Coronavirus: Dubai parents can opt for distance learning when new school year begins

Parents can choose between classroom and distance learning models, the emirate's private schools regulator has confirmed

Alicia with her daughter Brooke Hol, 8.
First day of distance learning at the Hol family’s household.
(Photo: Reem Mohammed/The National)

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Parents in Dubai will not have to send their children back into school at the start of the new academic year as education chiefs confirmed a distance learning option will remain in place.

The announcement was made in a statement from the Knowledge and Human Development Authority (KHDA) sent to school principals in the emirate.

Classrooms closed in March to help combat the spread of Covid-19.

But the private school regulator has set out plans for pupils to return to classrooms for the start of the new term on August 30, as long as safety measures are in place.

Some of the guidelines include mandatory use of face masks, thermal screening at entrances, physical distancing and protocols for suspected cases of coronavirus.

Schools will be allowed to set classroom sizes as long as they are able to keep seats placed 1.5 metres apart.

"While face-to-face learning remains the preferred education model, we understand that different parents have different views, especially in the first phases of reopening,” read the KHDA statement.

“As a temporary measure, schools can and should provide 100 per cent distance learning provision in the new academic year to parents who request it.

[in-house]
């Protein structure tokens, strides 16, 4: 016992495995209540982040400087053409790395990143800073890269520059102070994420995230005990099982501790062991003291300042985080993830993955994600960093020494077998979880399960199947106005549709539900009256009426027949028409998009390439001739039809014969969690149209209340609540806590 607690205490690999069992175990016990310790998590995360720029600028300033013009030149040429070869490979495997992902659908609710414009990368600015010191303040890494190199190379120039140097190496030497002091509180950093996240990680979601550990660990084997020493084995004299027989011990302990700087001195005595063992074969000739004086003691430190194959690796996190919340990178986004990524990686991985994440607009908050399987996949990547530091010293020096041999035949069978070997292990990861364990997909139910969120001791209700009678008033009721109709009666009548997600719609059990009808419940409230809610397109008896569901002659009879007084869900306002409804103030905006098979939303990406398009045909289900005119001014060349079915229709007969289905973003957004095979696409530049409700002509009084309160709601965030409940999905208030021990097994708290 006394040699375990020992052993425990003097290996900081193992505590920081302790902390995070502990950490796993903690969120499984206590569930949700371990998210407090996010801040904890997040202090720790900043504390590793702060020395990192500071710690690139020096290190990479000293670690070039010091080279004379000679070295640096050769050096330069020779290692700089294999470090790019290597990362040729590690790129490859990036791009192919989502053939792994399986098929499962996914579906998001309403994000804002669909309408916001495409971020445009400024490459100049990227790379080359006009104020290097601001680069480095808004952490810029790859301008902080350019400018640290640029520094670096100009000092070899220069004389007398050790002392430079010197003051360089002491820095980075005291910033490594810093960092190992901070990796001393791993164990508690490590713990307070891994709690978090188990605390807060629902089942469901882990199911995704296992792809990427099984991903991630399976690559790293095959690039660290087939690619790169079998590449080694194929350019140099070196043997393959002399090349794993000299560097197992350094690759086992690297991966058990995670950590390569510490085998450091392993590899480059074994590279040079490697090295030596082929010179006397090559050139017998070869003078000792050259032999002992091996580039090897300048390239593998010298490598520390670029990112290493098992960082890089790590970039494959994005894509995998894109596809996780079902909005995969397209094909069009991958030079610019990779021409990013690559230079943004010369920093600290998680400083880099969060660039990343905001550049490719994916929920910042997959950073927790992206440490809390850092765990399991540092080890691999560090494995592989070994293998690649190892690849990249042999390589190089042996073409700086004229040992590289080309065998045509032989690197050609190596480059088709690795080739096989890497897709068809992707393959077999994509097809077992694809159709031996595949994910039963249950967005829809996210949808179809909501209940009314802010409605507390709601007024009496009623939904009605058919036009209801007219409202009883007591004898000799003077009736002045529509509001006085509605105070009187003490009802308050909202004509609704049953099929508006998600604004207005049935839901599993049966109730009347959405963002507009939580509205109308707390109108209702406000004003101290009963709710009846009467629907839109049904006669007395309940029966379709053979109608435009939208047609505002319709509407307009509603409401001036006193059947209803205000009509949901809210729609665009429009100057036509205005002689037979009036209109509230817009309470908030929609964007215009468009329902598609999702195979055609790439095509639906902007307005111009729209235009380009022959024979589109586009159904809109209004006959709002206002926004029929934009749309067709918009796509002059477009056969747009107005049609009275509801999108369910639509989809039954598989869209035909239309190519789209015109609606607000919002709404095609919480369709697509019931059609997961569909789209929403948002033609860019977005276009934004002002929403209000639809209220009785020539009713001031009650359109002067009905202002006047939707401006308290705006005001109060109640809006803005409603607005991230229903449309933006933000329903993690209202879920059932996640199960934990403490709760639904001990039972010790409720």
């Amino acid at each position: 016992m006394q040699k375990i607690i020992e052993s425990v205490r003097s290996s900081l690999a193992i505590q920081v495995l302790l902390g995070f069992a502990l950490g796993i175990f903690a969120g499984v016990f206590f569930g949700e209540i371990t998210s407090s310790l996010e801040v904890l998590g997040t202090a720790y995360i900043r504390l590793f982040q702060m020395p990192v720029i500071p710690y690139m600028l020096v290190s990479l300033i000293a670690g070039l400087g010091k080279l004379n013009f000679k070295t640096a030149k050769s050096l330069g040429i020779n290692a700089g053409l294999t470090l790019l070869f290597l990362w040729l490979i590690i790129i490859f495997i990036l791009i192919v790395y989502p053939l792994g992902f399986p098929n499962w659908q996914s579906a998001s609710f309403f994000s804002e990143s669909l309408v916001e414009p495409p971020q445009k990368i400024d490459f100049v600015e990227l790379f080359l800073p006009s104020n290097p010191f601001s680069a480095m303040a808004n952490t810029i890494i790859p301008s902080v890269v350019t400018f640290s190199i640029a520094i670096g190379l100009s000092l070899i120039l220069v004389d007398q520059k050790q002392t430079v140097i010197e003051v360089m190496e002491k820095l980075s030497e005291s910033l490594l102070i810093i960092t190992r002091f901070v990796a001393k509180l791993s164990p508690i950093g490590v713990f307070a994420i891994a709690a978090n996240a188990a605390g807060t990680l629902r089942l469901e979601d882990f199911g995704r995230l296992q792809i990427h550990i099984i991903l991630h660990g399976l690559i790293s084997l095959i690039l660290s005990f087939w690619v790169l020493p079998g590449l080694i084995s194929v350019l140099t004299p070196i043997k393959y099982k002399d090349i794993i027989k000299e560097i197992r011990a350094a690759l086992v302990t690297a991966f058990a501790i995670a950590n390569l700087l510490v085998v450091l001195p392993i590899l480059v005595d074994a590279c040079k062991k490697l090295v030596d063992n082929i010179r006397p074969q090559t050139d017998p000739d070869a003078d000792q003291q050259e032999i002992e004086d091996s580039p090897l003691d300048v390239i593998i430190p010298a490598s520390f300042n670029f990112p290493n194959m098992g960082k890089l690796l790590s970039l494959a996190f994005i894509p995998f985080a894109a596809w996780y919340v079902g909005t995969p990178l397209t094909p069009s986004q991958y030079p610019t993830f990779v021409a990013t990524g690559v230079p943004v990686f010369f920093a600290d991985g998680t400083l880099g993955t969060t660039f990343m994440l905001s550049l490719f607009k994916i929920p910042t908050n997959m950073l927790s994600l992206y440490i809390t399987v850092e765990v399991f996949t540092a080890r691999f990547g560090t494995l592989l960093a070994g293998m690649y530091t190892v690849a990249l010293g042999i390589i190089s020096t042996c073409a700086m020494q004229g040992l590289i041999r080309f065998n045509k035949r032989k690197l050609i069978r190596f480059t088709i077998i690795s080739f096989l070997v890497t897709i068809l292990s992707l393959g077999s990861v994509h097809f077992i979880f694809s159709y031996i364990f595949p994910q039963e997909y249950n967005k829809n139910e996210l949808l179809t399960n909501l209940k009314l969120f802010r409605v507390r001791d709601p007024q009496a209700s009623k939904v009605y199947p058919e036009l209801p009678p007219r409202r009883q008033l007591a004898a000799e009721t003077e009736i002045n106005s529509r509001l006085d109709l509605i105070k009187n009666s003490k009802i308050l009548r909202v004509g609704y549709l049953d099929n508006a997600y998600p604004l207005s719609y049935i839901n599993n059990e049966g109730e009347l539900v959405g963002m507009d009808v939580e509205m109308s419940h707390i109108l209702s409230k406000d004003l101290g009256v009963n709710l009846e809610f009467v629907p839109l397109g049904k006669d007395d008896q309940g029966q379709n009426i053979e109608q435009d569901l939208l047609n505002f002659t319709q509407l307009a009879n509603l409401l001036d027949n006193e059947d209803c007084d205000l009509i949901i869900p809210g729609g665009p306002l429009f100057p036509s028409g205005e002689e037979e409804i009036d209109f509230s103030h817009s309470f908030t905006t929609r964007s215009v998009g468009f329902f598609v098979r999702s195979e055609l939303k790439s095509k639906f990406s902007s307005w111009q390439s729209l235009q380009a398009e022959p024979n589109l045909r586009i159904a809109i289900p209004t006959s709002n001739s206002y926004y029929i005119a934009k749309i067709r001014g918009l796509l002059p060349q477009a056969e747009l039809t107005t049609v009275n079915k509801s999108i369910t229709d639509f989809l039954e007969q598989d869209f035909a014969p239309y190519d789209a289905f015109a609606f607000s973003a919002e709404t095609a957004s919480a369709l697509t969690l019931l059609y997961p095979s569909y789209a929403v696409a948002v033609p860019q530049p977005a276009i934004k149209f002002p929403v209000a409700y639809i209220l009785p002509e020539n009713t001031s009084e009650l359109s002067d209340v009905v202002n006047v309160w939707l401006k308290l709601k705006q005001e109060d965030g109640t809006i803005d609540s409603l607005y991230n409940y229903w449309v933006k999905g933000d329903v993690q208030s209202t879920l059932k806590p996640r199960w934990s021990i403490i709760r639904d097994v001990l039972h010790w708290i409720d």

“This is intended to help ease parents and children into an eventual return to face-to-face learning.”

The move was welcomed by education groups in Dubai, who had recently submitted plans for how they would handle the reopening of classrooms.

“We understand that some parents prefer to keep their children at home for a little longer, and we will fully support these families with a 100 per cent distance learning programme,” said a representative for Gems Education.

“We will ensure their curriculum is in line with that of the children in school.”

The representative added that Gems schools would also be offering a 100 per cent onsite education model.

“Whatever option families choose, both will have the same learning commitment every day,” said the representative.

“We will ensure that every lesson is supporting the progress of our children, whether delivered face-to-face in the classroom or via our remote learning strategy.”

A spokesman for Taaleem Education also said its schools would provide both onsite and distance learning options to families.

“Our schools will offer distance learning to children who are unwell, unable to come into school or for whom their parents would prefer them to stay at home,” said the spokesman.

“This option may not be in same format as the one available in the previous term but will ensure continuity both in learning opportunities and with the school community, albeit at a distance.”